The programmatic forecast: Curation takes hold

In the first article of this series, the state of programmatic, we asked representatives from brands, agencies and technology providers about the early days of programmatic technology, as well as its original intention vs. where it is today. For our second and final article, we asked these same representatives, what’s next?

Tomorrow’s forecast: curation takes hold

Programmatic sustained a black eye in 2018. Brand marketers across the industry wrung their hands, fretting that they had exerted too little influence over whether or not their buys were hitting their ideal audience targets, meeting basic KPIs or generating ROI at all. As a result, a slew of companies decided to take back control. They hired specialists and, in some cases, attempted to in-house their entire programmatic apparatus, from technology to dedicated personnel.

But agencies, tech providers and even publishers have questioned the wisdom of this approach, championing the years worth of programmatic experience, expertise and infrastructure that they’ve built within their walls. Indeed, many of the brands that lurched toward a fully in-house approach came to the same conclusion last year and reluctantly reversed course.

Even as the in-house trend has met headwinds, brands still covet control, and they’re working to bring more curation to their programmatic efforts. Specifically, they’re taking more steps than ever to directly manage which data they feed into their programmatic buys, optimize their supply paths, utilize sophisticated data science, and to gain more transparency into where their buys are placed — and at what cost.

So as we head deeper into 2019, we now face a new question: How will brands achieve curation? What will they handle on their own? And to what extent will they rely on their external partners?

Let’s take a look.

Brands empower data scientists

Programmatic practitioners look certain to rely more and more heavily on the power of data scientists. Rather than leaning on these professionals solely for after-the-fact analysis, organizations will ask them to become more intimately involved in executing overall strategic goals, taking a hands-on approach to crafting audience segments and melding first-party and third-party data.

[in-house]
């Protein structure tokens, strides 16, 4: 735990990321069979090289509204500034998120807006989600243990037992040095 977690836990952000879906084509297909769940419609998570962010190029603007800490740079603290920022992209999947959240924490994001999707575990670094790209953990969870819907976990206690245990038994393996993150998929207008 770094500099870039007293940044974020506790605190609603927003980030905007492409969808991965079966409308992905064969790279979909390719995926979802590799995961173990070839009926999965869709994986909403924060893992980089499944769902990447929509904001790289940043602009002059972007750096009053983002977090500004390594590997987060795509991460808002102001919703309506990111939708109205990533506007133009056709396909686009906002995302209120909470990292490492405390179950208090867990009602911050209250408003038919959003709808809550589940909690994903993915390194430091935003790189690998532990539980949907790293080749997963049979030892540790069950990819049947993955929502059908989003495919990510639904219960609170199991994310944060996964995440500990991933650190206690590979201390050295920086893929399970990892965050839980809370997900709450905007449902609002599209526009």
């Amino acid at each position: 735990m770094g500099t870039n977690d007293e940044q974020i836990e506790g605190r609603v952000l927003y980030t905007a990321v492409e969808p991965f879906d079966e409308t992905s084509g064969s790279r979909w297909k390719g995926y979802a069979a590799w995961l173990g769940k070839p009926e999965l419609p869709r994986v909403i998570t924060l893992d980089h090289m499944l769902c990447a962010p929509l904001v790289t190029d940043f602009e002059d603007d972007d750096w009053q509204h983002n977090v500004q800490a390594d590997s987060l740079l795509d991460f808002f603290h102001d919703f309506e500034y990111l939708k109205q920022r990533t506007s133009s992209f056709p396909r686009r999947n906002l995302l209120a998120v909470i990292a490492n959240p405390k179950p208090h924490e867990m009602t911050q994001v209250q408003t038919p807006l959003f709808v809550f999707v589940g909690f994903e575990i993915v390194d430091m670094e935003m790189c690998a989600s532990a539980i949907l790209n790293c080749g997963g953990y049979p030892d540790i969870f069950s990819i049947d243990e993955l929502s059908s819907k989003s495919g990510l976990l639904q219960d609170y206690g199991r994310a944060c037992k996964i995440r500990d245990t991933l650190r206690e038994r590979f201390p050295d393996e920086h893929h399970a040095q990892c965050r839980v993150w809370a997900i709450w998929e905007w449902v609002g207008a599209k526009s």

“It’s about directing platforms to buy [based on] the data and science rather than using the platforms to figure out what it is they should be buying,” said Joe Meehan, GM of North America at IPONWEB. In other words, DSPs and SSPs will no longer be asked to handle everything on their own.

Teaming with the mercenaries

Within the past 6 months, major brands like Intel and Vodafone have backtracked on in-housing, determining that they didn’t possess the resources or expertise to make the shift a functional reality. Yes, specialists are vital — but that doesn’t mean they all need to be under your own roof.

“I think a lot of where in-housing stalled was on the hiring front,” said Ryan Pauley, chief revenue officer at Vox Media. “Some marketers found that it’s difficult to find as much talent as they need to bring a lot of these pieces in-house. But if you work with partners in the ecosystem who have been doing this for five-plus years, then you just learn a lot more.”

There’s no question that many of the marketing pros who are most knowledgeable about the programmatic space continue to work for agencies and, to some extent, publishers; cutting those partners out of the picture can create a huge expertise deficit.

“You have a lot of people who are losing education right as things are becoming more complex in programmatic,” said Oscar Garza, evp of media activation at the digital agency Essence.

“I think in the next year or so there will be some horror stories about in-housing in the market,” he added.